read the complete article and view the videos
Conclusion . . . . Yet to maximize the value of the support offered by the institution and instructor, the learner needs to own the learning, and know the responsibility for success ultimately rests with him or her.

Tuesday, October 21, 2014

College News at Huffington Post

HuffPostCollege.
Get breaking news from U.S. colleges and universities and share your thoughts on campus life, college costs, collegiate sports and university scandals
The latest stories for and about college students are found here. From College Rankings to Hazing, Student Activism to Greek Life - HuffingtonPost College has the reports students want to know.
http://www.huffingtonpost.com/college/

Tuesday, October 14, 2014

Zuckerberg Gives $25M to Fight Ebola

Facebook CEO Mark Zuckerberg, and his wife Priscilla Chan, shared on Tuesday that they are donating $25 million to the CDC Foundation to help fight the currently rising Ebola epidemic.

In a Facebook post, the 30-year old CEO described things as being “at a critical turning point.”
www.peekyou.com/blog/zuckerberg-donates-25m-to-fight-ebola/ 
Oct 14, 2014

Monday, October 06, 2014

Why College Students Are at High Risk of Identity Theft


Why College Students Are at High Risk of Identity Theft
By Steve Weisman, Financial Times Press, Oct 3, 2013.

College students are five times more likely to be a victim of identity theft than the general public. Identify theft expert Steve Weisman discusses why students are vulnerable and what they can do to protect themselves.

College students studying Shakespeare can most likely tell you that the following quote comes from Othello:  “Who steals my purse steals trash; ‘tis something, nothing; but he that filches from me my good name robs me of that which not enriches him and make me poor indeed.” But Shakespeare only had it half right. Identity theft can make you poor indeed, but it also can enrich the identity thief.

And college students are identity theft’s most common victims.  They are five times more likely to be a victim of identity theft than the general public.

The reason for their vulnerability is twofold.  They live in close quarters and they do not take enough precautions.

Identity theft can result in your bank accounts and brokerage accounts being looted; being hounded by a debt collector for a debt that you did not incur; becoming unable to access your own credit cards, bank or brokerage accounts; being arrested for crimes committed by people who have stolen your identity; or even receiving improper medical care because your medical records have been corrupted by an identity thief who stole access to your medical insurance.  It can also ruin your credit rating which can, in turn, affect your ability to rent an apartment or get a loan, a job, and insurance.

So where are  college students vulnerable? Read rest of the article:  http://www.ftpress.com/articles/article.aspx?p=2141481


Identity Theft Statistics: Why You Should Be Alarmed
By Naomi Mannino July 31, 2014

Fraudsters are getting wiser and have more tools at their disposal to steal personal identities. Someone could be using your private data right now – your Social Security number and tidbits about you from social media sites – to sign up for a credit card under your name. Worse, they could be using this information to hack into your bank accounts.

Unfortunately, identity theft has become more common in recent years and may not abate if consumers don’t take steps to protect themselves. Through various surveys, CreditDonkey.com has found consumers continue to make mistakes, such as openly sharing critical passwords with outsiders, which put them at undue risk for identity theft.

We've gathered the most current statistics, news, and resources about all too frequent Internet scams and stolen security codes..... Read more about Identity Theft Protection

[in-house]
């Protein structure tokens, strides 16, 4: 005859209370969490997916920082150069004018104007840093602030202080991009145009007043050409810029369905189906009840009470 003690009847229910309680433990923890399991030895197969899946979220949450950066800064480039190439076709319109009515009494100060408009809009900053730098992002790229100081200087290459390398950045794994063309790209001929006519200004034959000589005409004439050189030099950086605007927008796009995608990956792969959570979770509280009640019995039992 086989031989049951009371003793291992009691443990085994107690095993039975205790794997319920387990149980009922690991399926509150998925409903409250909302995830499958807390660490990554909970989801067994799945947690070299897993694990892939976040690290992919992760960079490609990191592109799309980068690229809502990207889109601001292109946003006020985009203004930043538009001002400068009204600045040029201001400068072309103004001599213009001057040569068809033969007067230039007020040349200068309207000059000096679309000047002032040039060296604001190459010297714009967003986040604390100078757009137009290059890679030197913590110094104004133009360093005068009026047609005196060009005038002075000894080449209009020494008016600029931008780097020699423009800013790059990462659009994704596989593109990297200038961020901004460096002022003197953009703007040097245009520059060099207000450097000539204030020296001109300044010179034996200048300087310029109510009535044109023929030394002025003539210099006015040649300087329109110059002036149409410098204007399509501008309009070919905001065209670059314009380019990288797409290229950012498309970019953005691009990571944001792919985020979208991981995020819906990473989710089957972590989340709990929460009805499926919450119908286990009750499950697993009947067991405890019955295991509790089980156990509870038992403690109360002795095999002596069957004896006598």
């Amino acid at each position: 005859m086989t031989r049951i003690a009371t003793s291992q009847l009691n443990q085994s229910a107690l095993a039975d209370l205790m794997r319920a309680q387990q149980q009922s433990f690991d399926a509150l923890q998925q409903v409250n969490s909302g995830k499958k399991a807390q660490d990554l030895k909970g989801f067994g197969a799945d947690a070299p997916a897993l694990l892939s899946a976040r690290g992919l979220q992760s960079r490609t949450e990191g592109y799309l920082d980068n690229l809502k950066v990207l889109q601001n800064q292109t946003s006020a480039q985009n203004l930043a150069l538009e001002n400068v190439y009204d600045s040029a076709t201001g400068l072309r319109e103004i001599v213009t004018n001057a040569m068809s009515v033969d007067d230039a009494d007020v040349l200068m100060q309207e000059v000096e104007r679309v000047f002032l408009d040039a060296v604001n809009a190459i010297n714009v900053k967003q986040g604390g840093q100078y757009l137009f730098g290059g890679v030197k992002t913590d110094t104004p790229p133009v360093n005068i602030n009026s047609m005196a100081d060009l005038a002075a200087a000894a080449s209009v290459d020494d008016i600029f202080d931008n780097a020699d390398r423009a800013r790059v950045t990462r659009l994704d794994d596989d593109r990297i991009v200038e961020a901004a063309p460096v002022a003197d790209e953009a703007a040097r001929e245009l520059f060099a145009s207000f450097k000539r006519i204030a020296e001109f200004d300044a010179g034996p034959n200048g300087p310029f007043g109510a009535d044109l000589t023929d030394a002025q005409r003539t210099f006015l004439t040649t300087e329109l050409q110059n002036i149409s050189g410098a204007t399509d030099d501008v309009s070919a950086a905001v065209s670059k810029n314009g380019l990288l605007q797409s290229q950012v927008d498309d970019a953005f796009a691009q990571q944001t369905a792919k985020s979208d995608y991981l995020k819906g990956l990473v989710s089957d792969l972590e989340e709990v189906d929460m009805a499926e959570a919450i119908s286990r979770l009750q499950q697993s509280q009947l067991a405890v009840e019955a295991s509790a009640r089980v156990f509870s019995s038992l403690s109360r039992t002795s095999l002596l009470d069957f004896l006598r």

Wednesday, September 17, 2014

10 Major Changes to College Admissions in 30 Years

The Evolution of College Admissions 

Choosing the right school and applying to college may seem like a complicated process, but it's easier today than it was before U.S. News & World Report released the first Best Colleges rankings in 1983. Today, students can use the college rankings and Google to research schools, tweet questions and comments directly at universities, submit applications and apply for financial aid online.

Read about some of the major trends that have changed the college admissions process over the last three decades.

The Common Application

When The Common Application started in the 1970s, there were only 15 member colleges. Now, with more than 500 universities using the application, it is a prominent part of the college admissions process.

The Common App streamlines the application process by allowing students to apply to multiple schools using one form. It also makes it easier for institutions to connect with students who they likely wouldn't reach otherwise, says Aba Blankson, director of communications for the nonprofit.

The World Wide Web 

The Internet, which became widely available in the '90s, changed the way students researched colleges and the way colleges advertised to students, says Jonathan Henry, vice president of enrollment management at Husson University in Maine.

College admissions officers used to have more contact with students before they submitted applications, but the Internet has made it easy for students to research on their own. As a result, the first contact that schools have with many students is when they submit applications.

Enrollment Management 

Colleges have created entire departments to find new ways to advertise and recruit students since fewer students are signing up for mailing lists, Henry says.

To promote school principles and initiatives, admissions departments are finding ways to capitalize on the platforms that families are using to research colleges. That can include providing accurate data to the government and rankings products like U.S. News' Best Colleges and talking with the media to create a positive public perception.

read the rest of the article covering: 
  • Social Media
  • Video Platforms
  • Online Degrees
  • The Role of Parents 
  • Standardized Tests
  • Financial Aid
  • Nontraditional Students 
Changes in Higher Education 

Read more about how the U.S. News Best Colleges rankings and higher education have evolved over the last 30 years. 

Trying to choose a major? See how some of the 10 hottest college majors have changed since the 1980s.